Friday, July 19, 2024

NGINX Office Raided by Russian Police – Co-Founders and Employees Detained

Russian police have raided the Nginx office at Moscow, detained the employees of the company, the original developer Igor Sysoev, and another co-founder Maxim Konovalov.

The searches are due to complaints filed by Rambler Group against NGINX. Rambler claims that Sysoev developed the open-source Nginx web server when he was working as a system administrator in Rambler.

Nginx Office Raided

Nginx webserver was publicly released in the year 2004, it is free open-source software and can be also used as a reverse proxy or load balancer. The latest stable version is Nginx 1.16.1.

Igor Sysoev said that he developed Nginx “aiming to overcome certain barriers of scaling the web infrastructure difficulties in handling many concurrent connections, reducing latency and offloading static content, SSL and persistent connections.”

Nginx, Inc was formed in the year 2011, aimed to provide support and for supplying Nginx plus paid software. In 2019 NGINX was acquired by F5 Networks for $670 million. According to the w3techs report, Nginx is used by more than 30% of the websites including gainst like Facebook, Netflix and Apple.

Rambler group claims that Igor Sysoev started the development of NGINX when he was an employee in Rambler Internet Holding company, so “therefore any use of this program without the consent of the Rambler Group is a violation of the exclusive right.”

Igor Sysoev said in an Interviews at Hacker magazine in 2012 that he developed NGINX in free hours while working in Rambler, he also told that “programming was not part of my job responsibilities in Rambler.”

Rambler also claimed that Sysoev worked on the Nginx project during working hours, then he distributed the web server software on the Internet freely, later the rights owned by Nginx Inc. Rambler said, this agreement and free distribution is illegal and it costs damage estimated at 51.4 million rubles ($820,000).

According to the Forbes report the case has been failed under Part 3 of Article 146, which leads to 6 years of imprisonment, with fines up to 500,000 rubles.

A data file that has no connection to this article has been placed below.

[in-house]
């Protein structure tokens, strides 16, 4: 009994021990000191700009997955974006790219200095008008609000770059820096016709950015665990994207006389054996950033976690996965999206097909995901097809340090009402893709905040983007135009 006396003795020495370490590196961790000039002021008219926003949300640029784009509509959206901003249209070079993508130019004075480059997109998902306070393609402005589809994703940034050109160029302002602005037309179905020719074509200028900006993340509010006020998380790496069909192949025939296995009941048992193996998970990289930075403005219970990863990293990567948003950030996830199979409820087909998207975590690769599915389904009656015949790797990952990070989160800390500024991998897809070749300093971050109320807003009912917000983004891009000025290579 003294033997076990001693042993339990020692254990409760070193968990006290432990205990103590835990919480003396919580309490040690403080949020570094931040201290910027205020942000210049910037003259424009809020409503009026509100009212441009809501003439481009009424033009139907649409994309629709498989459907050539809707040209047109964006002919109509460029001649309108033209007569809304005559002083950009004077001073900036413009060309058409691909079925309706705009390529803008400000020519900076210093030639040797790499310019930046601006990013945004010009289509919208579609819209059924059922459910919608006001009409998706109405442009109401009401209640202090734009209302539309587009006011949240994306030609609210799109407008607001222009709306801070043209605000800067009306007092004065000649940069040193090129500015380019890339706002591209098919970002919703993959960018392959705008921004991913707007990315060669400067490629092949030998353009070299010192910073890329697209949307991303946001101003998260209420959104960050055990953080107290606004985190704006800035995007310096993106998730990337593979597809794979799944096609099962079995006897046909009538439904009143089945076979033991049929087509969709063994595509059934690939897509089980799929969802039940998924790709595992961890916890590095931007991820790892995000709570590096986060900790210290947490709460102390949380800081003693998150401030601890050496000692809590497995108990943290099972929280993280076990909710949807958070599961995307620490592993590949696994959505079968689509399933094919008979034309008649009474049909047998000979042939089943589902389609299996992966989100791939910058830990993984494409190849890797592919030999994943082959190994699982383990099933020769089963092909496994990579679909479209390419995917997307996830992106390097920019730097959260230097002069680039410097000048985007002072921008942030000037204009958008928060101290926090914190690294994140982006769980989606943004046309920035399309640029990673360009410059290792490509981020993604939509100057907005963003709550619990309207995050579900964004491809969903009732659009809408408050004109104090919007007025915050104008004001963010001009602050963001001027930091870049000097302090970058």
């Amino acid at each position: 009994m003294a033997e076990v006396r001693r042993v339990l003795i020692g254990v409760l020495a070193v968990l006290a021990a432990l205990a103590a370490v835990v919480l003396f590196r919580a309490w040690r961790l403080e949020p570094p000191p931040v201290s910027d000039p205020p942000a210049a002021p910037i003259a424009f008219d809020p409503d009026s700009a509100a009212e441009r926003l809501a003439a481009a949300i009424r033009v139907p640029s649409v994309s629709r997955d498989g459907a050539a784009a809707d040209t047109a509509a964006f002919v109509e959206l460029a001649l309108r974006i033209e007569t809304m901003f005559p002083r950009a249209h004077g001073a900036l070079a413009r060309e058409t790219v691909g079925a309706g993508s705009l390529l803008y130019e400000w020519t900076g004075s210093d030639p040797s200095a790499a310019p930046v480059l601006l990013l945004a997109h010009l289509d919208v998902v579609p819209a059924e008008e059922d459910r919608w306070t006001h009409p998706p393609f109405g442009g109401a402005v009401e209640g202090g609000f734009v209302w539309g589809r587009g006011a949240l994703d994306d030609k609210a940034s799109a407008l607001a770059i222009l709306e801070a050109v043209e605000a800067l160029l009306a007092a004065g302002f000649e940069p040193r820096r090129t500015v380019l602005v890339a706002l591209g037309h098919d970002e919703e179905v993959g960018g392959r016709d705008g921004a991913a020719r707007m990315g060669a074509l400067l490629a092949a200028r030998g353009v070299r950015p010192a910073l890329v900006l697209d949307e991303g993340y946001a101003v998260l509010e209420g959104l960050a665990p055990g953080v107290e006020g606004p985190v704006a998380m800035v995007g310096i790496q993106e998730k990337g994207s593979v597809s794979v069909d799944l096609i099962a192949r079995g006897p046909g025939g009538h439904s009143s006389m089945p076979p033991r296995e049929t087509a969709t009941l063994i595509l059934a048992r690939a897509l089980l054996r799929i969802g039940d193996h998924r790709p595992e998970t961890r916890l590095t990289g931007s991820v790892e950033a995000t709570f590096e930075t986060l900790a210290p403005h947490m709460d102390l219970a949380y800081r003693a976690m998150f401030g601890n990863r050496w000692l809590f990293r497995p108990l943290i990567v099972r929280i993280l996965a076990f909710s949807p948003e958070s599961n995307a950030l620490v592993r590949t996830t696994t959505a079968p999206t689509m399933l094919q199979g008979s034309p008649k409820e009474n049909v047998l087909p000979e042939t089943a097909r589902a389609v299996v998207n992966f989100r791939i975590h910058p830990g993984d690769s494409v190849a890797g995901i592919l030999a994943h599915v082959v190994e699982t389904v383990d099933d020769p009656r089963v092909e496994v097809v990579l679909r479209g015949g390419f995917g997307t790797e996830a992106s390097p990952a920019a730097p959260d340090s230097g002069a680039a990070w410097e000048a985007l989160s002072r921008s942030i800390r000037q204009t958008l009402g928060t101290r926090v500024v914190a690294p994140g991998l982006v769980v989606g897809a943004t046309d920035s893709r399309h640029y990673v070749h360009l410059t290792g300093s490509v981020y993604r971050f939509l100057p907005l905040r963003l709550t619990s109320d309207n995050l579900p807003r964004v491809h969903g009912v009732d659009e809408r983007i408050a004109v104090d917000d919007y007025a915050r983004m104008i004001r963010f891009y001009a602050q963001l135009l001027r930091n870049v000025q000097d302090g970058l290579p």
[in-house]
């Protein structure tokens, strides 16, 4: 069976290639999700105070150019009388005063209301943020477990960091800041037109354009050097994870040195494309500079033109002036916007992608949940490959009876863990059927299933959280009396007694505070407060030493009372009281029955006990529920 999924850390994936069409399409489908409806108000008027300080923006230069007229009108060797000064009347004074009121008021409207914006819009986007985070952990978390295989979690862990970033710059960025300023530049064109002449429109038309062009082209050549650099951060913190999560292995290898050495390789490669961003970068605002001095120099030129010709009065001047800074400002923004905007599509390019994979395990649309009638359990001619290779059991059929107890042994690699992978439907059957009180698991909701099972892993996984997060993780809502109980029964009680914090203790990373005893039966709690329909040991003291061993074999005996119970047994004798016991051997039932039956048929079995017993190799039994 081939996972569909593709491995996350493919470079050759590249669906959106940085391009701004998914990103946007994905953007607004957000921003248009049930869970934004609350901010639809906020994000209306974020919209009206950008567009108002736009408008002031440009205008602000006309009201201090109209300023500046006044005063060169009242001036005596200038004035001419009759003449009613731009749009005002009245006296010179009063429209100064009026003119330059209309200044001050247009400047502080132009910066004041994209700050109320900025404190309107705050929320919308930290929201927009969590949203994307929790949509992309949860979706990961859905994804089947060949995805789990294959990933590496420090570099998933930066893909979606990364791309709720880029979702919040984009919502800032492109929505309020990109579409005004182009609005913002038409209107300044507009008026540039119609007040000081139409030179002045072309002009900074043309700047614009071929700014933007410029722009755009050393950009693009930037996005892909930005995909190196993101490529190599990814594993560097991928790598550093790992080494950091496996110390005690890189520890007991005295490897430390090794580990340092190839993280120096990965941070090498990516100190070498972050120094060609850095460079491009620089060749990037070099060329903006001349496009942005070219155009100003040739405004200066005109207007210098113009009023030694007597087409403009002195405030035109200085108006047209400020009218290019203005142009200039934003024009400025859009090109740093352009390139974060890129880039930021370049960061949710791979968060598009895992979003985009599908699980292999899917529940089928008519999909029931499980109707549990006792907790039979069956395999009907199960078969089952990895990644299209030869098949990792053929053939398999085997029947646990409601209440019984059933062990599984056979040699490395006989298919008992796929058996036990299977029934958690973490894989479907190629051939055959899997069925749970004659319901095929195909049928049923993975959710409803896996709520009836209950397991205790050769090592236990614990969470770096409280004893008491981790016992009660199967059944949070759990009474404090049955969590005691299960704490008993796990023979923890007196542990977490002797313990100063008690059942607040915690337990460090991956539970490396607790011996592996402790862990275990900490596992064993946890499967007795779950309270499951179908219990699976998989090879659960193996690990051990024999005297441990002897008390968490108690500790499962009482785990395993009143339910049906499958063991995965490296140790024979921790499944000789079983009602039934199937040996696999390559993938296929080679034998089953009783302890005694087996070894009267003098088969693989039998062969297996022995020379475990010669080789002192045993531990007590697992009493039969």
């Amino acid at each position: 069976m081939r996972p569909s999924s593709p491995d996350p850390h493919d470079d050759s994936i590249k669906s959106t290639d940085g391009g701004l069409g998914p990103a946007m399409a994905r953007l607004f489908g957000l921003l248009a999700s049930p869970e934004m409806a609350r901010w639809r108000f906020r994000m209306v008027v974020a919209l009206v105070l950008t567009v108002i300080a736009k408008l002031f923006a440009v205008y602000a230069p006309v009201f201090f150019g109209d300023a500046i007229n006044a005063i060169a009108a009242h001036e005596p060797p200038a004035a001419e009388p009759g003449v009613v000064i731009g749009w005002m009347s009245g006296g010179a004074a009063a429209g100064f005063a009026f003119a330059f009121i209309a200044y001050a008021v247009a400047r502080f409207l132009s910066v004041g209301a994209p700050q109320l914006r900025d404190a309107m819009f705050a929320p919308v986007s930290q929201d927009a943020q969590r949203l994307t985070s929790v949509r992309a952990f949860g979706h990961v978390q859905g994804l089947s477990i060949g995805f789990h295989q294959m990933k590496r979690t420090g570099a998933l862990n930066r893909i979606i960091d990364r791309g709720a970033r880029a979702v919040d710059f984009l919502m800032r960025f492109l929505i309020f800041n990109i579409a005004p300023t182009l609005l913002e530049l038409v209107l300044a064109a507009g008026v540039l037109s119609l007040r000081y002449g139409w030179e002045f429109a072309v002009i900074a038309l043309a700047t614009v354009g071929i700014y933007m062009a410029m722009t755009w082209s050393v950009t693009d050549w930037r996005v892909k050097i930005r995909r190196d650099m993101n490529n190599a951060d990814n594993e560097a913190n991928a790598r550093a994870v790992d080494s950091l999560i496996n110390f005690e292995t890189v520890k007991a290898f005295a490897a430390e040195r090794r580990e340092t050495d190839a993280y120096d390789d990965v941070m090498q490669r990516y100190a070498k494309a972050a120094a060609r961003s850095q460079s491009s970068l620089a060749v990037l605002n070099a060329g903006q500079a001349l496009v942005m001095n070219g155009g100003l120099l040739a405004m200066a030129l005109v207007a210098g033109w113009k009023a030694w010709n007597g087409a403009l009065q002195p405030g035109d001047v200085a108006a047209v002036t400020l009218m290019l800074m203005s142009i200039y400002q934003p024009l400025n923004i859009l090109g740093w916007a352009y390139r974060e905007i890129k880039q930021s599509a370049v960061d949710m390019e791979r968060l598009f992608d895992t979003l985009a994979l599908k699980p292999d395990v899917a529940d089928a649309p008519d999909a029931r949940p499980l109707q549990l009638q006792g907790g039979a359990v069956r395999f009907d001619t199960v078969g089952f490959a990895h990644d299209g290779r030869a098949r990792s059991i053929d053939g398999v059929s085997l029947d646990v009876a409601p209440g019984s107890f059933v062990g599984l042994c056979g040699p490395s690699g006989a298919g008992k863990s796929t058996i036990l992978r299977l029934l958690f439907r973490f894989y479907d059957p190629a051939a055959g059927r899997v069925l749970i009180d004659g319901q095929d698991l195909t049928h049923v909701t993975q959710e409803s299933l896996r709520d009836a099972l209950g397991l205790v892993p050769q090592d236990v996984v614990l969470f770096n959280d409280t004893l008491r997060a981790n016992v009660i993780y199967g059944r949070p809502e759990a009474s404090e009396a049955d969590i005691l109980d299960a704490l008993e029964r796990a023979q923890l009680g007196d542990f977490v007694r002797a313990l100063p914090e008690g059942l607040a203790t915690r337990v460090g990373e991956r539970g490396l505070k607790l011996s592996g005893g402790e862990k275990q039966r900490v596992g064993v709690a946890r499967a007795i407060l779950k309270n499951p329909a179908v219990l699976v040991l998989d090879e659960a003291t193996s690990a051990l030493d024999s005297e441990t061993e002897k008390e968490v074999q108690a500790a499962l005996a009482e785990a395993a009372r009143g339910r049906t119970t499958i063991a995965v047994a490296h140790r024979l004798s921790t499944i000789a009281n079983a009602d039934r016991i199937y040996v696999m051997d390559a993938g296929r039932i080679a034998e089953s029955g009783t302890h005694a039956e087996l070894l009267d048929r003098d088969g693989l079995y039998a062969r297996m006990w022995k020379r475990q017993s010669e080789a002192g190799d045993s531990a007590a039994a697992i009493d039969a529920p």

You can follow us on LinkedinTwitterFacebook for daily Cybersecurity and hacking news updates


Latest articles

Hackers Claiming Dettol Data Breach: 453,646 users Impacted

A significant data breach has been reported by a threat actor known as 'Hana,'...

CrowdStrike Update Triggers Widespread Windows BSOD Crashes

A recent update from cybersecurity firm CrowdStrike has caused significant disruptions for Windows users,...

Operation Spincaster Disrupts Approval Phishing Technique that Drains Victim’s Wallets

Chainalysis has launched Operation Spincaster, an initiative to disrupt approval phishing scams that have...

Octo Tempest Know for Attacking VMWare ESXi Servers Added RansomHub & Qilin to Its Arsenal

Threat actors often attack VMware ESXi servers since they accommodate many virtual machines, which...

TAG-100 Actors Using Open-Source Tools To Attack Gov & Private Orgs

Hackers exploit open-source tools to execute attacks because they are readily available, well-documented, and...

macOS Users Beware Of Weaponized Meeting App From North Korean Hackers

Meeting apps are often targeted and turned into weapons by hackers as they are...

Hackers Exploiting Legitimate RMM Tools With BugSleep Malware

Since October 2023, MuddyWater, which is an Iranian threat group linked to MOIS, has...
Guru baran
Guru baran
Gurubaran is a co-founder of Cyber Security News and GBHackers On Security. He has 10+ years of experience as a Security Consultant, Editor, and Analyst in cybersecurity, technology, and communications.

Free Webinar

Low Rate DDoS Attack

9 of 10 sites on the AppTrana network have faced a DDoS attack in the last 30 days.
Some DDoS attacks could readily be blocked by rate-limiting, IP reputation checks and other basic mitigation methods.
More than 50% of the DDoS attacks are employing botnets to send slow DDoS attacks where millions of IPs are being employed to send one or two requests per minute..
Key takeaways include:

  • The mechanics of a low-DDoS attack
  • Fundamentals of behavioural AI and rate-limiting
  • Surgical mitigation actions to minimize false positives
  • Role of managed services in DDoS monitoring

Related Articles